- An individual diagnosed with COVID-19 who initially receives supplemental oxygen for breathing difficulties and has shortness of breath, associated fatigue, and other virus-related effects that last, or are expected to last, for several months, is substantially limited in respiratory function, and possibly major life activities involving exertion, such as walking.
- An individual who has been diagnosed with COVID-19 experiences heart palpitations, chest pain, shortness of breath, and related effects due to the virus that last, or are expected to last, for several months. The individual is substantially limited in cardiovascular function and circulatory function, among others.
- An individual diagnosed with “long COVID,” who experiences COVID-19-related intestinal pain, vomiting, and nausea that linger for many months, even if intermittently, is substantially limited in gastrointestinal function, among other major life activities, and therefore has an actual disability under the ADA.
Examples of Individuals with an Impairment that Does Not Substantially Limit a Major Life Activity:
- An individual who is diagnosed with COVID-19 who experiences congestion, sore throat, fever, headaches, and/or gastrointestinal discomfort, which resolve within several weeks, but experiences no further symptoms or effects, is not substantially limited in a major bodily function or other major life activity, and therefore does not have an actual disability under the ADA. This is so even though this person is subject to CDC guidance for isolation during the period of infectiousness.
- An individual who is infected with the virus causing COVID-19 but is asymptomatic—that is, does not experience any symptoms or effects—is not substantially limited in a major bodily function or other major life activity, and therefore does not have an actual disability under the ADA. This is the case even though this person is still subject to CDC guidance for isolation during the period of infectiousness.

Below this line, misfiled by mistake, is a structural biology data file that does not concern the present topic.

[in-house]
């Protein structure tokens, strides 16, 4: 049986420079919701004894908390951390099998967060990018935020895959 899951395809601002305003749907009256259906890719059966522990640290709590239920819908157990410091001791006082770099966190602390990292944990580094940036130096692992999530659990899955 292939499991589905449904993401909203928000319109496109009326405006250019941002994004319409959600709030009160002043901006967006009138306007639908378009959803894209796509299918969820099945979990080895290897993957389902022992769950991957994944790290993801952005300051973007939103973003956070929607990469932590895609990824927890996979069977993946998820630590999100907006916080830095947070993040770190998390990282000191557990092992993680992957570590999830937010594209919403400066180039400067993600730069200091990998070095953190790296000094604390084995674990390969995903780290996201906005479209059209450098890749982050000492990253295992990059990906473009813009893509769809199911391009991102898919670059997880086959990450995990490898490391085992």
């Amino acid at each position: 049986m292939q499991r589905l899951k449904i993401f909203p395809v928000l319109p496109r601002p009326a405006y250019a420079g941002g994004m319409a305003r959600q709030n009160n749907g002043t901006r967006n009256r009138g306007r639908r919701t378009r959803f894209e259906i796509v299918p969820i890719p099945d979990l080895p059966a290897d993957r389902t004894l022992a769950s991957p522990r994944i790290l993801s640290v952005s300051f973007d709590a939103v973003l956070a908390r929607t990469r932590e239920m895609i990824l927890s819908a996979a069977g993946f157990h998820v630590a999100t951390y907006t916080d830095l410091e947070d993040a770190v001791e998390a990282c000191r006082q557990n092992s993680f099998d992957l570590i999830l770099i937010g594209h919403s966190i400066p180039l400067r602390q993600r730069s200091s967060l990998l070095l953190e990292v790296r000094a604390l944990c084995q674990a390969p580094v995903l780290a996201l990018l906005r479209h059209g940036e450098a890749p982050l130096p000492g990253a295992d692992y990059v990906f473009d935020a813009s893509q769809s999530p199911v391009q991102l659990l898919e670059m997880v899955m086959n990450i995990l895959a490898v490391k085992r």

- As noted above, even if the symptoms of COVID-19 occur intermittently, they will be deemed to substantially limit a major life activity if they are substantially limiting when active, based on an individualized assessment.
To further complicate matters, in some cases, regardless of whether an individual’s initial case of COVID-19 itself constitutes an actual disability, an individual’s COVID-19 may end up causing impairments that are themselves disabilities under the ADA. For example:
- An individual who had COVID-19 develops heart inflammation. This inflammation itself may be an impairment that substantially limits a major bodily function, such as the circulatory function, or other major life activity, such as lifting.
- During the course of COVID-19, an individual suffers an acute ischemic stroke. Due to the stroke, the individual may be substantially limited in neurological and brain (or cerebrovascular) function.